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[personal profile] icon_uk
This theme is perhaps a little superceded for some by the recent slates of Marvel and DC movies, which may have made some people’s dreams come true already.

On the other hand, maybe it didn’t and there’s some long overlooked character you would LOVE to see turned into a movie.

Alas, my tendency to overthink things kicked in and I realised that in terms of a movie, I was looking for something very specific.

There are many series I think deserve their own TV series (live action or animated) that’s a lot easier for me to think of, since it would allow for more characters and more development.

Amethyst is just begging for a proper cartoon series (Whether you go Masters of the Universe style, or a little more serious take a la Legend of Korra), the story of a world hopping magical girl in a dimension where gemstones have powers seems like a winner.

The New Mutants has teen drama and powers and as long as they avoid some of the unfortunate choices they made in the 1990’s “Generation X” TV movie, it could be great.

The Jack Knight Starman might be fun, as a low key superhero cum businessman, though I'd worry it might get a bit Smallville "Monster of the Week".

A Madame Xanadu anthology supernatural show could be great, as she offers advice through her card readings to people who come to her shop to ask her help with supernatural situations, and the results of them following, or not following, her advice… perhaps with guest appearances by the Phantom Stranger if things get REALLY out of hand.

No, my final choice was one that surprised even me, but as soon as I thought of it, it just clicked…

It’s Captain Marvel….

No not that Captain Marvel, the OTHER Captain Marvel

No not that one either, the OTHER other one

And probably not that one either, I mean, CAPTAIN MARVEL

You know.... Monica Rambeau )
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[personal profile] arbre_rieur


'There was a vogue in the late eighties and early nineties for reforming villains -- you had the Sandman reforming, the Rogues Gallery going straight, and Kaluu was one of those as well. He was still doing the black magician thing, and being very sinister and creepy, but he was using his sinister creepiness for good purpose. Anyway, I always found these types of stories very optimistic -- they showed growth and change, and that even the bad guys were human beings who could redeem themselves, and it was nice to see the arc of the universe trending towards some form of absolution.

'As you can imagine, when they all got reversed a few more years down the road it was quite depressing, so, at least in the corner of comics I can reach, reformed bad guys stay reformed. Kaluu, at least, is still fighting the good fight, even if he's doing it in quite a "villain" sort of way.'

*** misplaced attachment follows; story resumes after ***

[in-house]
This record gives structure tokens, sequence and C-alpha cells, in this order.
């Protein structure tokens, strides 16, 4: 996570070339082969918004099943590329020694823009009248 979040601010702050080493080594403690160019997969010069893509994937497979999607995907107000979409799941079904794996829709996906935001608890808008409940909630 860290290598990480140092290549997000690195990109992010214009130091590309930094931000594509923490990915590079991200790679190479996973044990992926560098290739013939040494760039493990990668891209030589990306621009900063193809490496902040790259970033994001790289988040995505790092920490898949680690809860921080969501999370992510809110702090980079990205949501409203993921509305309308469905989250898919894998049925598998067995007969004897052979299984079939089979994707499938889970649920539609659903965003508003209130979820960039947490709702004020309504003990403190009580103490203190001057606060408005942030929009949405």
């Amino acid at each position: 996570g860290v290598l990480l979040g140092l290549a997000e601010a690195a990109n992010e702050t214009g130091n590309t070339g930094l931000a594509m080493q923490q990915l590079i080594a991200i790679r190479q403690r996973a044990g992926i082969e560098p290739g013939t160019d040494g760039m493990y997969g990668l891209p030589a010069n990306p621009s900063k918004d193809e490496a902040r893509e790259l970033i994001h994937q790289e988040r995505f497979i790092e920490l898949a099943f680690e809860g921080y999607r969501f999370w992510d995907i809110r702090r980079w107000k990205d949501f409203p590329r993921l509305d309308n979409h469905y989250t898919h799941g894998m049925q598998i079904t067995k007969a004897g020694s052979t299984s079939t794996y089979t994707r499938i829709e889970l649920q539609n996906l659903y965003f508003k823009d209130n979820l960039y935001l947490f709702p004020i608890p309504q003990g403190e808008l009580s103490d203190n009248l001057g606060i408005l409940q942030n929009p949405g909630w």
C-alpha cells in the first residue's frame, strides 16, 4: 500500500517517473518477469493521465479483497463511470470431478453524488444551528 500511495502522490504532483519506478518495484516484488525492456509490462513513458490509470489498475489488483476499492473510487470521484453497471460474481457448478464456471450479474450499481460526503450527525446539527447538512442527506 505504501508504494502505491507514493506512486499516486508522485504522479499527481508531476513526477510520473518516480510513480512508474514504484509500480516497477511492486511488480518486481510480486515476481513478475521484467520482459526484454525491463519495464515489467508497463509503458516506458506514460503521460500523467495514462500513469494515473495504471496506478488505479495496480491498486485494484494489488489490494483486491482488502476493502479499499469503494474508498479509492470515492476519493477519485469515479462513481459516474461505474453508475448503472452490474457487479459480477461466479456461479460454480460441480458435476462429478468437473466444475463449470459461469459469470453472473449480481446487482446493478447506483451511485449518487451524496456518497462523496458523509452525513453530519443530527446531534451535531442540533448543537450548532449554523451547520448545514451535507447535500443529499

-- Al Ewing

Read more... )
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[personal profile] arbre_rieur


"In a straight race, Flash would win. His charity would get the money, but it’s a terrible charity that’s actually one of the many scams of old-time Superman foe J. Wilbur Wolfingham. Barry has not researched his charity very thoroughly. He is publicly shamed by this debacle. The Pied Piper tuts at him. Wally would never be so foolish, Barry. Wally was your superior in every conceivable way and anyone under thirty-five knows it, Barry.

"Once he and Monica team up to sort it out, with Monica doing all the heavy lifting because she’s better than him at being a superhero, Barry takes back his winnings and donates them to Monica’s charity."
-- Al Ewing, on who would win in a race, the Flash or Monica Rambeau

Read more... )
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[personal profile] arbre_rieur


"That's kind of the theme of this series. No more A-lists, no more D-lists. No more looking down from towers and mansions." -- Al Ewing

Read more... )
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[personal profile] arbre_rieur


'I feel bad that nobody's noticed [old Luke Cage supporting character] Dave is back. Dave was the Iron Fist before Iron Fist! I was so happy when I found out he hadn't been killed -- that's something you end up running into a lot writing superhero comics. You think, "Oh, that'd be a good villain/hero/supporting cast member" and then you look them up and they're dead.' -- Al Ewing

Read more... )